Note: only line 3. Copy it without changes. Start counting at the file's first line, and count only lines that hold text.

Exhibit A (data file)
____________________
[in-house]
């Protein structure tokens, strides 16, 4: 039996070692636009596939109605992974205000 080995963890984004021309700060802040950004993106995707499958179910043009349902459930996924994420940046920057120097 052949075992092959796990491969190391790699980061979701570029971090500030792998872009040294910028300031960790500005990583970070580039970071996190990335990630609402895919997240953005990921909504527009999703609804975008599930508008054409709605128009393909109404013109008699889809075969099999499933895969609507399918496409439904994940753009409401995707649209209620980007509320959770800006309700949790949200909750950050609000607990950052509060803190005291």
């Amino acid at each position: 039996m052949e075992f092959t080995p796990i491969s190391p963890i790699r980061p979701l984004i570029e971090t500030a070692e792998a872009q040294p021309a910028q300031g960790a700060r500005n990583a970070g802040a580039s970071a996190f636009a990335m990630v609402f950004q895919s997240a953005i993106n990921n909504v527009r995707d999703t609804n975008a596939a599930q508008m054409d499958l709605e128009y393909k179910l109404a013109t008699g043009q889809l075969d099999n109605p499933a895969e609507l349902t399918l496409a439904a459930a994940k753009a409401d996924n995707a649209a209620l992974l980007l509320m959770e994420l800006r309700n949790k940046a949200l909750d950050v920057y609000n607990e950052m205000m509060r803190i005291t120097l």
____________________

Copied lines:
């Amino acid at each position: 039996m052949e075992f092959t080995p796990i491969s190391p963890i790699r980061p979701l984004i570029e971090t500030a070692e792998a872009q040294p021309a910028q300031g960790a700060r500005n990583a970070g802040a580039s970071a996190f636009a990335m990630v609402f950004q895919s997240a953005i993106n990921n909504v527009r995707d999703t609804n975008a596939a599930q508008m054409d499958l709605e128009y393909k179910l109404a013109t008699g043009q889809l075969d099999n109605p499933a895969e609507l349902t399918l496409a439904a459930a994940k753009a409401d996924n995707a649209a209620l992974l980007l509320m959770e994420l800006r309700n949790k940046a949200l909750d950050v920057y609000n607990e950052m205000m509060r803190i005291t120097l």